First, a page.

Average home let within 20 days as rent rises go on

Countrywide logoBritain’s largest letting agency says rents grew by an average of 3.1 per cent in 2015, taking the average monthly rent to £919pcm. 

Rents rose in every region of Britain with the East of England seeing the highest growth – 6.5 per cent – and Central London the lowest with a mere 0.5 per cent.

Some 34 per cent of tenants who renewed their tenancies faced higher rents, an increase of seven per cent from 2014. However, the average rent for renewing tenancies only grew by 1.3 per cent, much less than for those moving into a new home.

The continuing imbalance between supply and demand has intensified competition for homes in the market, says Countrywide.

The average property is now let within 20 days of being instructed – two days quicker than it was in 2014.

Greater London as a whole saw a slowdown in rental growth in 2015 compared with 2014 yet rents still rose by 4.7 per cent on average. Affordability issues have kicked in across London; the proportion of under 25s living in the rental sector in the capital fell by four per cent in 2015, the continuation of a longer term trend.

Surrounding regions in the South of England have seen small growth in the proportion of under 25s in their market, as Londoners look further afield for more affordable markets.

“2016 looks to be a complicated year for landlords as the government focuses its efforts on boosting homeownership. The additional 3% stamp duty charge, stricter regulation and changes to tax relief from 2017 onwards will all take their toll on investor sentiment and impact behaviour” admits Johnny Morris, research director at Countrywide.

“With stock at a premium, the smaller landlords who decide to sell up will add upward pressure to rents, although any rises will be tempered by affordability pressures” he warns.

Source: Letting Agent Today

 

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Third of new lets are agreed before existing tenant moves out

Increasing numbers of landlords and investors are able to re-let their property before the existing tenant moves out, according to Countrywide. 

The UK’s largest estate agency group reports that so far in 2015, 33% of all new lets were agreed while the property is still occupied, up from 27% last year.

The average let agreed while tenants are in place is equal to 105% of the asking rent, or an average of £35 a month more than the asking rent.

In London, 51% of new lets are agreed while there is still a sitting tenant in the property, up from 41% in 2014.

Where a deal is agreed before the existing tenant leaves the property, there is an average of just six days between the existing tenant moving out and a new one moving in.

Where a property hasn’t been let prior to a tenant leaving the property, the first week of marketing is when landlords are most likely to achieve the highest rent, says Countrywide.

During the first seven days, the average let is agreed at full asking price; a figure which unsurprisingly falls the longer a rental property is on the market.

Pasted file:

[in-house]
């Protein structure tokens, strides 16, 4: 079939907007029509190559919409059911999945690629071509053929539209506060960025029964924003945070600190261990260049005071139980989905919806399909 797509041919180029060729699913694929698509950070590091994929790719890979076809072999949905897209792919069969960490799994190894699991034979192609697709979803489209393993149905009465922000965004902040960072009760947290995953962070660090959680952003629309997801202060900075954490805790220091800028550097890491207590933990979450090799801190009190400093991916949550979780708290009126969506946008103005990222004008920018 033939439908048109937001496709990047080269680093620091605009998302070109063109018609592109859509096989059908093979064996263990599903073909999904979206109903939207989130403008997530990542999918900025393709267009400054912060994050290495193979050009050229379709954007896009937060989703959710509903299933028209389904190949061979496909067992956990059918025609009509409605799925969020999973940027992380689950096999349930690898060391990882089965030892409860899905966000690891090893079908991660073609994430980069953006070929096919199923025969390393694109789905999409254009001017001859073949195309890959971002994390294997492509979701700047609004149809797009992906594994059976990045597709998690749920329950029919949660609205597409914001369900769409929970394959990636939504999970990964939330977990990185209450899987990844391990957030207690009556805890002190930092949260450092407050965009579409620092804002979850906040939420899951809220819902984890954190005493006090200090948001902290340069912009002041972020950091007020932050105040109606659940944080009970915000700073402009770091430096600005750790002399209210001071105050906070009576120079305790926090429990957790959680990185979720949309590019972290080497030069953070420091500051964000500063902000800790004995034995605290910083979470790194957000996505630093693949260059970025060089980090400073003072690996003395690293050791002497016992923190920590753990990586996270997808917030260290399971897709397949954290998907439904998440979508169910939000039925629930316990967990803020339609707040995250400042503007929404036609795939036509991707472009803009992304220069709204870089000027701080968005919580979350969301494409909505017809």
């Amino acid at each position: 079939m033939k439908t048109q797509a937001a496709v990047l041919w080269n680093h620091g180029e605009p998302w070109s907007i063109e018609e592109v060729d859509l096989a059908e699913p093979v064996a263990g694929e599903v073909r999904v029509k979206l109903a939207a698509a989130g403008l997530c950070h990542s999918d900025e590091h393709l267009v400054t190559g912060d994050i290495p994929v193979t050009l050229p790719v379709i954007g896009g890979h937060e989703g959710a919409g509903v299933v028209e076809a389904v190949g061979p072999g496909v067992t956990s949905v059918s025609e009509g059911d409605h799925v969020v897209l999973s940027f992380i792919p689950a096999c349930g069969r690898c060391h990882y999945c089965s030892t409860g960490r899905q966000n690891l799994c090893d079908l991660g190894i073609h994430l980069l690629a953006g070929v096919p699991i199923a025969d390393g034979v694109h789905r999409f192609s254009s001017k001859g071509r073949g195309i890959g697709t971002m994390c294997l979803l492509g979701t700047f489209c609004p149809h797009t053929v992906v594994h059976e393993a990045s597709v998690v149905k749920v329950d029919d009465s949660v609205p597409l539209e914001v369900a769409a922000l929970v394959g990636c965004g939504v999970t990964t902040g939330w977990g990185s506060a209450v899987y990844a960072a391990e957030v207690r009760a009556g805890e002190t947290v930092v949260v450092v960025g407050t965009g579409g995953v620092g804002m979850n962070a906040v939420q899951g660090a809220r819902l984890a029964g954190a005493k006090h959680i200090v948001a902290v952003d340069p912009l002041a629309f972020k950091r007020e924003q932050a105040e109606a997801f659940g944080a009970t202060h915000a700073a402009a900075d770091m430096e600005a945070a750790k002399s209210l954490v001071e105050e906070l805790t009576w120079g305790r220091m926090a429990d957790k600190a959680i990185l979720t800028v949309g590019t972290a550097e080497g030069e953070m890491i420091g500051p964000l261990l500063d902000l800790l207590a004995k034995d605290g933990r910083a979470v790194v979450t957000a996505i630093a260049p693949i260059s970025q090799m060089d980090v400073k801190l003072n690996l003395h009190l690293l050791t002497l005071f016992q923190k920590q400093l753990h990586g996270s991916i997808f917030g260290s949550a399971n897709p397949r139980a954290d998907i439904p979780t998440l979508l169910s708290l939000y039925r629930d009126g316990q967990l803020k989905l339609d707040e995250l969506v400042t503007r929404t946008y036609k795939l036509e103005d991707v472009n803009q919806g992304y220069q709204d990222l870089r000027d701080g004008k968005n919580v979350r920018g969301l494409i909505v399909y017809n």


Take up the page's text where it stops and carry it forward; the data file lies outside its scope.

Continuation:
The first weekend after coming onto the market is when the majority of the most motivated would-be tenants view the property.

Countrywide says that in 98% of the cases where a landlord accepts an offer below the asking rent are after the property has been on the market for more than a week.

In slower rental markets, generally outside of cities, the average landlord has to wait an extra 15 days to find a tenant willing to pay the full asking price compared to those letting a property in the city centre.

“In larger rental markets, more new lets are being agreed well in advance of the current tenant leaving. As a result we’ve seen void periods fall, with a growing number of landlords having a new tenant lined up over a month before their existing tenant leaves. While leaving some time for maintenance between tenancies is advisable, increasingly there’s just a matter of hours between a tenant moving out and one moving in,” says David Fell, a research analyst at Countrywide.

“The buzz around a new property coming onto the market is usually the landlord’s best chance of securing the tenant willing to pay the most rent. In more competitive markets, the first tenant to view a home is often willing to pay a small premium to ensure the landlord takes the property off the market and that no further viewings take place. Proactive tenants who are looking to move quickly are frequently willing the pay the most,” he adds.

Source: Property Investor Today

Buy-to-let market continues to look attractive

To Let signsAverage rents rose, rent arrears dropped and lettings times became faster in the first quarter (Q1) of 2013, Countrywide’s latest quarterly lettings index, which is based on over 50,000 properties, shows.

The firm report that rents increased across much of UK, led by Wales and the East of England, where rents rose to £616 and £814 per month respectively.

Average rents in outer London increased by 5.4% year-on-year to £1,107 per month. The highest rents were in Inner London at £2,387 per month in Q1 of this year, up 1.9% from the prior year.

Increasing rents and stabilising property prices are making rental yields highly attractive to investors, with the average yield at 6.2%.

However, rents fell in the South-East, down 1.1% to £1,054 per month.

In Scotland average rents also fell, down 2.6% to £580 per month. Scotland was also the only region in the UK with an increase in arrears, up 2.6% from the prior year to 6.6% of the rent roll.

Inner London had the highest arrears at 7.3% of rents due, despite a drop of 0.1% over the year.

The highest rental yield was in Wales at 6.7% closely followed by both the North and Midlands at 6.5%. The lowest rental yield was in Inner London at 4.6%.

Based on the average yield and the Q1 2013 average monthly rent of £835, the average investor could expect to make a total annual return of approximately £10,000 per property over the next 12 months.